NEW YORK | Music lovers played piano and sang along with strangers over an orchestra of horns, sirens and jackhammers — drawing applause from cabbies and sidewalk spectators — on the first day dozens of pianos were placed throughout the city as part of a public art project.
On a traffic triangle in the East Village, in a park with the Statue of Liberty as a backdrop and at various other locations across New York, players flocked to the 60 pianos on Monday.
“This is the first time I’ve ever touched a piano,” said Lynette Morris, a 52-year-old hospital maintenance worker from the Bronx. She had just sat down at one of the instruments in the East Village, situated at the top of subway stairs.
“I can’t play, but I’m going to try,” Mrs. Morris said.
Moments later, as construction trucks beeped and traffic roared by, a more experienced player got his chance on the bench. New Yorkers, who don’t stop for much, halted in their tracks to listen as he ran through classics like Scott Joplin’s “The Entertainer” and Vince Guaraldi’s “Linus and Lucy,” otherwise known as the “Peanuts” theme.
During his final number, “Let It Be” by the Beatles, a guy manning a nearby coffee cart stuck his head out and belted out part of the chorus.
“It’s amazing how a piano, in the middle of total urban chaos, will make everyone stop to hear the notes,” said Dana Mozie, who was visiting from Washington, D.C.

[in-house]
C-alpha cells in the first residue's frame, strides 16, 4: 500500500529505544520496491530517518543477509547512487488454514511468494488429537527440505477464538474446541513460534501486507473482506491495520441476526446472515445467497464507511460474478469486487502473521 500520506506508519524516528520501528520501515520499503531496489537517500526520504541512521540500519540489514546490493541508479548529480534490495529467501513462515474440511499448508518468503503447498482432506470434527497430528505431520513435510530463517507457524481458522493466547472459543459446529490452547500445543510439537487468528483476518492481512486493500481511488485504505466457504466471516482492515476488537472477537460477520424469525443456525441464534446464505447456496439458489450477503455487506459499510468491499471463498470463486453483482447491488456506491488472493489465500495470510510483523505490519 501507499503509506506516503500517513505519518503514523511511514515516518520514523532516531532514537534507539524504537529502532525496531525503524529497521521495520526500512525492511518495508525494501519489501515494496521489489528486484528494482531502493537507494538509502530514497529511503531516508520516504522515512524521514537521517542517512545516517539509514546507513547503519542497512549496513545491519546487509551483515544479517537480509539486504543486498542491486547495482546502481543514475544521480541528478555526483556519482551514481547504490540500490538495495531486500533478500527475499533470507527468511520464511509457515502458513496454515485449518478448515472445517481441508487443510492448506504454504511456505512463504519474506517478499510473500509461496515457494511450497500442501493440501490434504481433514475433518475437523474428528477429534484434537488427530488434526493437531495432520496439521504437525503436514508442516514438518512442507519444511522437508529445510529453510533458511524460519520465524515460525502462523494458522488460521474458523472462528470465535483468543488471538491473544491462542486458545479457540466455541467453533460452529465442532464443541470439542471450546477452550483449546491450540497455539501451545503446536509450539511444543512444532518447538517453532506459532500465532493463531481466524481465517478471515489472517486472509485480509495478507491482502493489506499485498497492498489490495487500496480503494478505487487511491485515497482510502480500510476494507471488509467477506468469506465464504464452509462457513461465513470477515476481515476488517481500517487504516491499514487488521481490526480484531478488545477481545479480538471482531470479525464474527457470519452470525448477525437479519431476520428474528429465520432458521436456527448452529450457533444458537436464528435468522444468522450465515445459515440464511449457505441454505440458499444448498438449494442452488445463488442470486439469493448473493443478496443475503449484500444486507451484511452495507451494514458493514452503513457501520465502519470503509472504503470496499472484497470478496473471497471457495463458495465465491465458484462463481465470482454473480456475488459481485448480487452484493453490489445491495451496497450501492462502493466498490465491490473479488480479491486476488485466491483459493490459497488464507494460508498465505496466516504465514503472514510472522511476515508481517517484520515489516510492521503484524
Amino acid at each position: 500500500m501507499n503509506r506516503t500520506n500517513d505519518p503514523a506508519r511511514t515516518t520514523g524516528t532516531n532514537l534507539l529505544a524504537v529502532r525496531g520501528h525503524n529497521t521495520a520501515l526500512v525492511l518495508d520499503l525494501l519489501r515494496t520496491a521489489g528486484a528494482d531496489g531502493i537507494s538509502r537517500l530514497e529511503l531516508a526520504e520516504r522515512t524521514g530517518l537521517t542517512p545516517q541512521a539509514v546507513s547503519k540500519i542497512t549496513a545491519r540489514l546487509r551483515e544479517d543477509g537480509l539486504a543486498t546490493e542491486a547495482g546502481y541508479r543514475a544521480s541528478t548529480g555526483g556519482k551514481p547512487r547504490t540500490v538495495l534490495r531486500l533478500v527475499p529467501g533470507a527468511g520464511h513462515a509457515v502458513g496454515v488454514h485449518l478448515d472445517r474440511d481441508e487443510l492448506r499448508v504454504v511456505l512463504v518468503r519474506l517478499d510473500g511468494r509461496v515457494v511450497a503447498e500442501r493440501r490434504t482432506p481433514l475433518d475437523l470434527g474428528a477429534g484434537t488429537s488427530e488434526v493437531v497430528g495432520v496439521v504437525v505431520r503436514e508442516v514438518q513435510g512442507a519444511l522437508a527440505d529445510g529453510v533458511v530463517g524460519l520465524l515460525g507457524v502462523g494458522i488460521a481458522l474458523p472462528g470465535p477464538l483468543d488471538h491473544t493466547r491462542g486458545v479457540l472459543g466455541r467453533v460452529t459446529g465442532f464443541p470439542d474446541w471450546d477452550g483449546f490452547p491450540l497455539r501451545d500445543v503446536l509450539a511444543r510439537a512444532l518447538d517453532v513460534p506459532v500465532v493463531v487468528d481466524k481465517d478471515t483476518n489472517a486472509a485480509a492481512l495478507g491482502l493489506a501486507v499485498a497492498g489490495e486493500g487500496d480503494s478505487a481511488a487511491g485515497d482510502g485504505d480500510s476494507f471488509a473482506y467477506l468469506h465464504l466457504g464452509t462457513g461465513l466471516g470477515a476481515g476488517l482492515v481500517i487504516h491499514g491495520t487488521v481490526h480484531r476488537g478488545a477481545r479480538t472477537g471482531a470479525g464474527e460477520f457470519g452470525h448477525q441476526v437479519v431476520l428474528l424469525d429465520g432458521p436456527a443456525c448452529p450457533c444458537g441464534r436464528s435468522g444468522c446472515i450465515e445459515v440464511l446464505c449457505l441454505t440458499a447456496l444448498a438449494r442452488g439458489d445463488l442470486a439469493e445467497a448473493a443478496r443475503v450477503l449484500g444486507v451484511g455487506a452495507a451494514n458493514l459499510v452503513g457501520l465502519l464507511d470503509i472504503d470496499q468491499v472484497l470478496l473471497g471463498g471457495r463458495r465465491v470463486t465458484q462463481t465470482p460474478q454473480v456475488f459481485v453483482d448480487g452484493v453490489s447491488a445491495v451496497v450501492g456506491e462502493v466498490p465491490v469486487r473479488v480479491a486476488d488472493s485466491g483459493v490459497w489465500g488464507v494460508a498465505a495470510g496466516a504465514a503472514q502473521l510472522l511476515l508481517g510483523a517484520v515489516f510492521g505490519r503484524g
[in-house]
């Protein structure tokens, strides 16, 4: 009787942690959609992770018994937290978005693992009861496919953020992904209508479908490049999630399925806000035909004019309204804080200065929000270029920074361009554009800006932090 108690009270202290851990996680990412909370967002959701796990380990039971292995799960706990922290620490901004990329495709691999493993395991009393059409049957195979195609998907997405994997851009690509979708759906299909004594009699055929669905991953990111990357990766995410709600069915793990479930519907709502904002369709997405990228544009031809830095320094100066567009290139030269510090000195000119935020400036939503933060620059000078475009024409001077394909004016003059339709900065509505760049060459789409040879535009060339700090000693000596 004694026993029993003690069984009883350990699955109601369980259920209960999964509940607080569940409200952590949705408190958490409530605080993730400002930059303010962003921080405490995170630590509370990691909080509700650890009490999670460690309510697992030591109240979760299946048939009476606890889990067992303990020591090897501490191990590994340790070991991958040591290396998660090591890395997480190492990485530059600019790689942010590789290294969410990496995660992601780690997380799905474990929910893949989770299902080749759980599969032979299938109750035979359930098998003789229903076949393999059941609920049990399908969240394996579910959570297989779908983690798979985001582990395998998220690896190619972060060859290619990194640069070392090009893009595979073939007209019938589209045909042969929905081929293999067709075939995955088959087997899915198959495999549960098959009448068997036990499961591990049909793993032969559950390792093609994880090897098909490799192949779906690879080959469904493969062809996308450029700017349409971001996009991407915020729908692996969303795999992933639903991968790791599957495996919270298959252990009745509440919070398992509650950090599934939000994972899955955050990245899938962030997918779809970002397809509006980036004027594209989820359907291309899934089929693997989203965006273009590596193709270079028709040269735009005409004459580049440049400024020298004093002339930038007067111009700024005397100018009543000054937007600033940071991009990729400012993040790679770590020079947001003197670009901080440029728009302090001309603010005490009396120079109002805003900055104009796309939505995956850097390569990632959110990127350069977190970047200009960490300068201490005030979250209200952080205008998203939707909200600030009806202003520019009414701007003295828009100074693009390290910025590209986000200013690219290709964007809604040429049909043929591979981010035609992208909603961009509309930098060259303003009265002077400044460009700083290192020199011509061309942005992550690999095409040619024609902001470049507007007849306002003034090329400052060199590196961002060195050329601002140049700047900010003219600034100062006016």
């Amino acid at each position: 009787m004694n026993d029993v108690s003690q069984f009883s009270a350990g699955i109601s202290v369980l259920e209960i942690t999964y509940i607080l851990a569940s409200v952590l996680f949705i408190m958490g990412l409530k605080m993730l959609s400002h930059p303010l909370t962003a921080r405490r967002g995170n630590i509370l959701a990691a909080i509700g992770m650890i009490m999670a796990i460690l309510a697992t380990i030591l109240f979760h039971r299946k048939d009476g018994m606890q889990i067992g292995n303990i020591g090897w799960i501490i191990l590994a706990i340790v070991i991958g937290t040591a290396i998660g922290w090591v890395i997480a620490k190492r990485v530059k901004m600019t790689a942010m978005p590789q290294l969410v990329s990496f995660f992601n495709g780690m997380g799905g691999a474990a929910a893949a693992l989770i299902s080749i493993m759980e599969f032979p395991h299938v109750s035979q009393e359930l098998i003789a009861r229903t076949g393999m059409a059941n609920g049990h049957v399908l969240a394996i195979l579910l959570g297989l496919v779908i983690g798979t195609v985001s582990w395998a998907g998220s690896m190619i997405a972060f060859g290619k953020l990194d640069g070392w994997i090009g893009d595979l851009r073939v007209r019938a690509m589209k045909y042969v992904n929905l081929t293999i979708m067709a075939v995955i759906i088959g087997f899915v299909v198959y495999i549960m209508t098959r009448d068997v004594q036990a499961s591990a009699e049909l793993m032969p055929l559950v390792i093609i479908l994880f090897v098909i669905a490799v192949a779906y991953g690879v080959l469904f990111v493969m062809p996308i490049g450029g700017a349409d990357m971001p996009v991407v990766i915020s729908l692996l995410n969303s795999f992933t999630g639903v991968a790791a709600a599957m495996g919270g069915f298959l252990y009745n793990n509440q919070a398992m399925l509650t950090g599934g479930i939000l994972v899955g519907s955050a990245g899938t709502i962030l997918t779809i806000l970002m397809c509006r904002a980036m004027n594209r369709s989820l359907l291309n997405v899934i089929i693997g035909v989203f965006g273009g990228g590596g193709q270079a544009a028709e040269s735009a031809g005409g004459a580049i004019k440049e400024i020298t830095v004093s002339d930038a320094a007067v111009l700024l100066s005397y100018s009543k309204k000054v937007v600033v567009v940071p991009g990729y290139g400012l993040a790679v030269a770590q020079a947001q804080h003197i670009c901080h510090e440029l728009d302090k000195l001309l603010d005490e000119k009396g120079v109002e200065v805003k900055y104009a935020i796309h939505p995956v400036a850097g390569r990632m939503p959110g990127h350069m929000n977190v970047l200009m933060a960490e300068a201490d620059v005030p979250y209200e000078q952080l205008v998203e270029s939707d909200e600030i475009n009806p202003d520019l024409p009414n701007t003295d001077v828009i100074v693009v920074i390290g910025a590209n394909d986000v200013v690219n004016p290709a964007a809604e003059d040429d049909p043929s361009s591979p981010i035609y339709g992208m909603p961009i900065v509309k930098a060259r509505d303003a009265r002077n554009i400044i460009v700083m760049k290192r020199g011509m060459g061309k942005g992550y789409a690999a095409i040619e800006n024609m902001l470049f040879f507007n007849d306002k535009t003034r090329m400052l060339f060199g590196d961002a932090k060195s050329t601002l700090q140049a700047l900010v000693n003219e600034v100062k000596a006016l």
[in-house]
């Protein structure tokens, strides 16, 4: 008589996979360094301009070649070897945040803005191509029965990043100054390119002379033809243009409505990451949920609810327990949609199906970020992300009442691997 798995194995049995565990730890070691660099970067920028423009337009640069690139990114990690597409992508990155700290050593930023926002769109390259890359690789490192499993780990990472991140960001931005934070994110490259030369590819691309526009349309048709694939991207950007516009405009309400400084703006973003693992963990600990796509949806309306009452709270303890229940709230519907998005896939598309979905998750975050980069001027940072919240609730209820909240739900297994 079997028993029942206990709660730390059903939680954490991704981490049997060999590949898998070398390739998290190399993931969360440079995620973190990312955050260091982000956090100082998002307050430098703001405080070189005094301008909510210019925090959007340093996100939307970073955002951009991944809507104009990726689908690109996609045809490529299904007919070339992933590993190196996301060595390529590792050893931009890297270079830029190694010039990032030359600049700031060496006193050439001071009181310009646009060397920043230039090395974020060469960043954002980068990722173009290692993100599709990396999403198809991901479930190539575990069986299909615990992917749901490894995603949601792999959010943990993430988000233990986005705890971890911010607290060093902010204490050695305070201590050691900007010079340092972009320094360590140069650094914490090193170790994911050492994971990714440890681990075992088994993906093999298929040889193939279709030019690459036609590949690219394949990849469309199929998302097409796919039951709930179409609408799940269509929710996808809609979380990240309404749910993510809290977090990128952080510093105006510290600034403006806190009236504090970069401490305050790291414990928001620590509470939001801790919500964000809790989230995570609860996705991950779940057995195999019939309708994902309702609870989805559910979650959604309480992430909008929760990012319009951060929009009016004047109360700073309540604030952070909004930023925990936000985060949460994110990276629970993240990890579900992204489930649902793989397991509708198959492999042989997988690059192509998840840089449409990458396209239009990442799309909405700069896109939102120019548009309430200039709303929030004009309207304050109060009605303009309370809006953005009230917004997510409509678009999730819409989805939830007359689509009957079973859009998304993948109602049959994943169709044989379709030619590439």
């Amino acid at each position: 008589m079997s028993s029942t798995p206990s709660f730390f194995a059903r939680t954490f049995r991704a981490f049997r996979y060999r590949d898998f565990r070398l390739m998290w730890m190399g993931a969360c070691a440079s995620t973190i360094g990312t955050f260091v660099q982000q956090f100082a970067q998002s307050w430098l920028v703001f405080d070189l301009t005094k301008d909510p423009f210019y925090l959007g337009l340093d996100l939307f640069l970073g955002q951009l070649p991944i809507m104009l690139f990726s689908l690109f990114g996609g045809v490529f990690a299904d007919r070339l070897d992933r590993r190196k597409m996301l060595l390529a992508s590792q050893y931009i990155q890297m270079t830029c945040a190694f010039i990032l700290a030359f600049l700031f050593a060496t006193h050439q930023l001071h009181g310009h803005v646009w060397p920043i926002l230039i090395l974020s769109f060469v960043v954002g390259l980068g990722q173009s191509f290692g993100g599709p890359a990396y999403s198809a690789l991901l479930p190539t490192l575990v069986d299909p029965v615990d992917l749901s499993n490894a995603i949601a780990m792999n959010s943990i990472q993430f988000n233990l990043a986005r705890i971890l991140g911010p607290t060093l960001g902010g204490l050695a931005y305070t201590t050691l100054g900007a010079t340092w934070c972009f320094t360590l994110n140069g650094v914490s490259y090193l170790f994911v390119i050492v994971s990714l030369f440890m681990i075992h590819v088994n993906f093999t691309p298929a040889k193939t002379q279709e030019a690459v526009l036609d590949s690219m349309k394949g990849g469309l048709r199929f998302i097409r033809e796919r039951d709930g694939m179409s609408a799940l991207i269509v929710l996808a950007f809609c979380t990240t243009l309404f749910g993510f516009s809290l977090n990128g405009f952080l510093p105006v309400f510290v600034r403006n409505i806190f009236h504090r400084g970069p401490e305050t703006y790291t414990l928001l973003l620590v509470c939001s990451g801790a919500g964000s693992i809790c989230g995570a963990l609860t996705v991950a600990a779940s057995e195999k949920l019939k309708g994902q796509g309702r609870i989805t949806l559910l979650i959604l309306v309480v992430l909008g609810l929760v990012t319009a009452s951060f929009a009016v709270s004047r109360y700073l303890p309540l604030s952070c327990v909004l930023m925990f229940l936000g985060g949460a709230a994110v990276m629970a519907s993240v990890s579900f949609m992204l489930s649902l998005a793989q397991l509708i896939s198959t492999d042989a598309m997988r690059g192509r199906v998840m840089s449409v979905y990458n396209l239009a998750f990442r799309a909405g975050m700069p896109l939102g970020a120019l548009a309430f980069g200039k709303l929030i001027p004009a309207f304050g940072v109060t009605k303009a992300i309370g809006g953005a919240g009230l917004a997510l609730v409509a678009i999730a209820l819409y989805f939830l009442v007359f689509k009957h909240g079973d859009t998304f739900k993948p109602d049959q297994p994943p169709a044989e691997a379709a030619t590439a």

The two-week project, devised by British artist Luke Jerram, is making its first U.S. stop in New York. The instruments are open for public play from 9 a.m. to 10 p.m. in most locations. Each has a tarp in case of rain, and has its own caretaker to unlock the keyboard each morning.
A few glitches were reported as the project started Monday. One piano had to be removed from Van Cortlandt Park in the Bronx because several of its keys were damaged by eager children, organizers said.
Other instruments had a few keys that didn’t work, and one spot in Brooklyn did not open at the promised 9 a.m., disappointing some would-be players who arrived on time.
Mr. Jerram has done the installation in several other cities since 2008 — including London; Sydney, Australia; and Sao Paulo, Brazil — but New York City is the largest so far.
“I saw it and thought, ‘Hmm!’” Mr. Nathman said. “Anytime there’s a piano, I like to play.”
When he finished, the group broke into applause.
By Douglas Holtz-Eakin
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